Funeral procession for fallen German sailors of U-85 at Hampton National Cemetery, taken from Wikipedia

The reason I tell this story is that recently we pulled a life jacket from storage to display at a lecture and it came from one of the deceased sailors of U-85. it was taken off when the bodies were recovered and donated to us in 1949.

Photographed by Brock Switzer

Originally when I looked at the life jacket I did not think much of it, but then as I began to research and learn more about it, it took on a whole new life and peaked my interest. To think of the sailors who lost their lives that day, even if they were the enemy at the time, and to know that one of them was wearing this is very sobering. It is the stories behind artifacts that give them so much life and meaning. Being able to pull those stories out and give the artifacts a voice is what I love about my job.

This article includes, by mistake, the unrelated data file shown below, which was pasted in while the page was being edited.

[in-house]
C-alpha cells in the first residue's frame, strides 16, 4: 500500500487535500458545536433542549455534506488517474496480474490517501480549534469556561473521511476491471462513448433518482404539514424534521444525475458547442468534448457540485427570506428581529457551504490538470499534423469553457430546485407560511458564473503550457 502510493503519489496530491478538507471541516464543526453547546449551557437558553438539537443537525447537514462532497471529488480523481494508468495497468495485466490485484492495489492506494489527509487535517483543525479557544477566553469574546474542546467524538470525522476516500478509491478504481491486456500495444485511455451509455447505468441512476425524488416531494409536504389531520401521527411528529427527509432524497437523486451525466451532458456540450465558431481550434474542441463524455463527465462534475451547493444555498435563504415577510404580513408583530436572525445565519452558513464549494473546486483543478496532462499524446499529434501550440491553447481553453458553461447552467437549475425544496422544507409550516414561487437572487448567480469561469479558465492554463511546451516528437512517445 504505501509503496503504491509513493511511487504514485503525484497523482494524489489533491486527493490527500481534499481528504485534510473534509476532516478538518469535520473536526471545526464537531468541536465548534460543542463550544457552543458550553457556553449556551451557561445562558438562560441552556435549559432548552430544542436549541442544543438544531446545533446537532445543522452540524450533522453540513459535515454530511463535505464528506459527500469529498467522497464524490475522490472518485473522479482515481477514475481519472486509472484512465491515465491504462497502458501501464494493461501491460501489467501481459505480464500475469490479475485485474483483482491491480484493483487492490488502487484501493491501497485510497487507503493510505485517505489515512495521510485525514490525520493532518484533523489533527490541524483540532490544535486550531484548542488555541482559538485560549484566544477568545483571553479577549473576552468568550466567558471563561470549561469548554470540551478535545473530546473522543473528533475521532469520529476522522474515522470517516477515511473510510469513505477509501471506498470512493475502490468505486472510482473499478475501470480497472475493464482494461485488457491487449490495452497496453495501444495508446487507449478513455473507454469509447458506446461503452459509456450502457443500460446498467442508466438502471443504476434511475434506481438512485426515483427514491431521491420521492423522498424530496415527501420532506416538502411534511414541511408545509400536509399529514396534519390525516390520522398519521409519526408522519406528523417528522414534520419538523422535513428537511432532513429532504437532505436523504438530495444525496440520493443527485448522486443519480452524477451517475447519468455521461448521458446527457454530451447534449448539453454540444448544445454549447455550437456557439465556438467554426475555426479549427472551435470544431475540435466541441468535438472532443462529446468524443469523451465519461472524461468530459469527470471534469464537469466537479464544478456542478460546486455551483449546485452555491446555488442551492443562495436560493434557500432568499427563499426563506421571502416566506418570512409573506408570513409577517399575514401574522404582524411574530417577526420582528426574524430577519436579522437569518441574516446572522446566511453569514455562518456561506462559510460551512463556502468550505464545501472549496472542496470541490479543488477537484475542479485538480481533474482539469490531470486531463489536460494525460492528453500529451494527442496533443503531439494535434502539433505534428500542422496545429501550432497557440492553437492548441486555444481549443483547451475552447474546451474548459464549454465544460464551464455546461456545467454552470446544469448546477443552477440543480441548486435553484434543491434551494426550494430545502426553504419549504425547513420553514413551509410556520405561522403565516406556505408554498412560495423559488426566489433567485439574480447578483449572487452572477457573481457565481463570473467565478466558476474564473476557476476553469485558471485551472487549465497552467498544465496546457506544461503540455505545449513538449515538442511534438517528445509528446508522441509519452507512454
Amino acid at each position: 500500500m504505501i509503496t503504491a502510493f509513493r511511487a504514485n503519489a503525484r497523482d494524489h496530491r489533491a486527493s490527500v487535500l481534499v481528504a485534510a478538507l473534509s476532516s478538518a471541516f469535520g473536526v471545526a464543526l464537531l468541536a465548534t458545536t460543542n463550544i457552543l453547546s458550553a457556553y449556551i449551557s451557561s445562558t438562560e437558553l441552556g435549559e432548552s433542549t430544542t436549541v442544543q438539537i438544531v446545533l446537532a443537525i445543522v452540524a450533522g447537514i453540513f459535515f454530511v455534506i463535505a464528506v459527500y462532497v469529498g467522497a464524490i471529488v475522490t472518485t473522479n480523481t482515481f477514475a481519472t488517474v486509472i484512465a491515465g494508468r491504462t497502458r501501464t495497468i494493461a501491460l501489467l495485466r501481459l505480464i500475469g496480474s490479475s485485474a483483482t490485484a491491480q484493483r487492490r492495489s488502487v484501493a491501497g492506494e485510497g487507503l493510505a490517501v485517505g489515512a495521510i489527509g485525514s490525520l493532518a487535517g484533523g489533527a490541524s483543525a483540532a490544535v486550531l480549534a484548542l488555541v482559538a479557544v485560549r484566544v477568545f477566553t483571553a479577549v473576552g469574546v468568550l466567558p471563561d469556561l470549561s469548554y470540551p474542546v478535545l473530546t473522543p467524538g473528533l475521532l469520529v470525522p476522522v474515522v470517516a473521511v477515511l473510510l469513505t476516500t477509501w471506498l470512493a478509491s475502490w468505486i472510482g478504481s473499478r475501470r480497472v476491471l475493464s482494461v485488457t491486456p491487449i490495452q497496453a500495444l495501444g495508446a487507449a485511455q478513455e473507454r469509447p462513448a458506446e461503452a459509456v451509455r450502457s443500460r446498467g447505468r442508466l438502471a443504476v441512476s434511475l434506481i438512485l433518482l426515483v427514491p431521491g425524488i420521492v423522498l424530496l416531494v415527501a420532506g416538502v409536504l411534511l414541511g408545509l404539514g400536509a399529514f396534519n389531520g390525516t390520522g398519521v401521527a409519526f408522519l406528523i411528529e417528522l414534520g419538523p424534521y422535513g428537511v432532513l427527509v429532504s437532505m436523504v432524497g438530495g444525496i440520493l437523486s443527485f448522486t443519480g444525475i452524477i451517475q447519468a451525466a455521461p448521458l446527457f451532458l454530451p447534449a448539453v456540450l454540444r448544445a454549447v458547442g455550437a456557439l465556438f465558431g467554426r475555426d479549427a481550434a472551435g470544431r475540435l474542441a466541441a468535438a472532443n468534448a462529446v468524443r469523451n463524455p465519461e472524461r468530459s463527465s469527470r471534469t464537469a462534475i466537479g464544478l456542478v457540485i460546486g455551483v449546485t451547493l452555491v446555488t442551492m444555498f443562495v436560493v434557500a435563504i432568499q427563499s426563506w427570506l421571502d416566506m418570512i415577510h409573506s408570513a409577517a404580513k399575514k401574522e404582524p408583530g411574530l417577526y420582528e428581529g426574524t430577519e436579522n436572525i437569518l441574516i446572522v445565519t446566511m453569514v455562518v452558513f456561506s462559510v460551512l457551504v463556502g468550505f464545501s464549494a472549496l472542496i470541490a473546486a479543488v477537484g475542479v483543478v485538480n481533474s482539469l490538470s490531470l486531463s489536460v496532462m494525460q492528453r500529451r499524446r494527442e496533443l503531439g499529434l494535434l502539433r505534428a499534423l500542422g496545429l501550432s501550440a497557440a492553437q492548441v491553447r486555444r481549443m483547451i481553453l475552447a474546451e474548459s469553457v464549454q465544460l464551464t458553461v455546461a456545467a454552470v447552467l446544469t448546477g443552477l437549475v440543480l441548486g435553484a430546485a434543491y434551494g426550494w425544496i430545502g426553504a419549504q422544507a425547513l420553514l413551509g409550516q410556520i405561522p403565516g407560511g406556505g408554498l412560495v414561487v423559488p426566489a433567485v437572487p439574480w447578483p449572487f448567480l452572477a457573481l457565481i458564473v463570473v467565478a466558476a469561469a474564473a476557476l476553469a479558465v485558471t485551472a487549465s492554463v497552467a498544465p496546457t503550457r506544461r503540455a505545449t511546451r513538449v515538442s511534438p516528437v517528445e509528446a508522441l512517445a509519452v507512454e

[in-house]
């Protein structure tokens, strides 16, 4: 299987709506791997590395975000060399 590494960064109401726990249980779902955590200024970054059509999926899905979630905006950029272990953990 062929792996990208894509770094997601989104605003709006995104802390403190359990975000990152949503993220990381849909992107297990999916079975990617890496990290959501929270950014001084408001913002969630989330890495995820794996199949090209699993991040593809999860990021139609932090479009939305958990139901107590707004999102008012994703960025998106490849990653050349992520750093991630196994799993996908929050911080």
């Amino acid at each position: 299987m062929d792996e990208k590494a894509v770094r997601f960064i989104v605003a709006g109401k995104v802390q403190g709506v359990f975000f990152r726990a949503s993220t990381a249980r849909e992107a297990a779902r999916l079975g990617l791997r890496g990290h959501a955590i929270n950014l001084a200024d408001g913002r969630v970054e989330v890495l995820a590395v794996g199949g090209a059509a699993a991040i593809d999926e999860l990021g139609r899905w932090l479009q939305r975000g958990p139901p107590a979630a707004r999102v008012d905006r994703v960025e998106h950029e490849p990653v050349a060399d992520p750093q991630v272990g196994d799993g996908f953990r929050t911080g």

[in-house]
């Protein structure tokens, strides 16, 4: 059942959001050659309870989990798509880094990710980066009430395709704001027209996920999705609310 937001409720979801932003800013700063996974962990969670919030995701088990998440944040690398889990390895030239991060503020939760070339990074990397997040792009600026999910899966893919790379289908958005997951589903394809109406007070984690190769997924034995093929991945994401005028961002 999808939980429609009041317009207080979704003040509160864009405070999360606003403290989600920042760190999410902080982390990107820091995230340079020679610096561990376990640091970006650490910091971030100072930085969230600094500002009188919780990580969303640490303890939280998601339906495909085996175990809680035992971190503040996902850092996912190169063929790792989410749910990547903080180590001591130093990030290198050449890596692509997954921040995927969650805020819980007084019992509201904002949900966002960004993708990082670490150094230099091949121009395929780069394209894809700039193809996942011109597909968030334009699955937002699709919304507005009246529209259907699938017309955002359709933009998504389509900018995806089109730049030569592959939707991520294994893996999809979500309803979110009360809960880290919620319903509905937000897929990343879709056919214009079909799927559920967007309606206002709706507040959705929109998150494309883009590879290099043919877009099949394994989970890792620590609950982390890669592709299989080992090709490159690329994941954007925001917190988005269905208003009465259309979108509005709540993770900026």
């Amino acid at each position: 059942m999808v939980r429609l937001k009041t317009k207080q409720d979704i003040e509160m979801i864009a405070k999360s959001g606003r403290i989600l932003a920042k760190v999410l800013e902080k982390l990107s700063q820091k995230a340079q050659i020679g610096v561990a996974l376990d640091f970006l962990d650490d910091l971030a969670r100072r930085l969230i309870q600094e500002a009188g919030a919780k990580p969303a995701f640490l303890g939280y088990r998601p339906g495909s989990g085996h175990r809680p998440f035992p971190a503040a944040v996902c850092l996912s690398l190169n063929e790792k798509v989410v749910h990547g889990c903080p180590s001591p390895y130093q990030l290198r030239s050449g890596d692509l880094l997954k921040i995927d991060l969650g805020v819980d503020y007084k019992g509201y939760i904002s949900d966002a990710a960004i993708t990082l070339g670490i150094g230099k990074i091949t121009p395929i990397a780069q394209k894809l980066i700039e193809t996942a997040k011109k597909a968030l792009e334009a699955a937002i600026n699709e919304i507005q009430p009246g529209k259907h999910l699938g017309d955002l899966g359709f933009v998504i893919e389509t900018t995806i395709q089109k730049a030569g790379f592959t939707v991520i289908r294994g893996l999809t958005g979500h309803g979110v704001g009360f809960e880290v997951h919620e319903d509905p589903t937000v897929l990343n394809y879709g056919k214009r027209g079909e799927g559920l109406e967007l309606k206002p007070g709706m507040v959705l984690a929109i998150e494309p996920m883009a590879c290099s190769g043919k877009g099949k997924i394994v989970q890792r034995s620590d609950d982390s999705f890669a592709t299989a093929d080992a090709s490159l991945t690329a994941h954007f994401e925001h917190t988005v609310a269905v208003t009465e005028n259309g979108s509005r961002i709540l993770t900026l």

Mother Gives Birth During U-Boat Attack

The American South African Lines 452-foot-long passenger-freighter, City of New York. Photo: National Archives

Coastal Review Online is featuring the research, findings and commentary of author Kevin Duffus.

In 1942, more than 65 German U-boats waged a withering campaign along the nation’s eastern seaboard against Allied merchant vessels and their military defenders to disrupt or entirely sever transatlantic supply lines fueling the war effort in Europe.

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John Runkle and Nancy Dole

Shining a light on two of our most dedicated supporters: Thank you to John and Nancy and all our CRO Press Club members for their support that makes our reporting possible.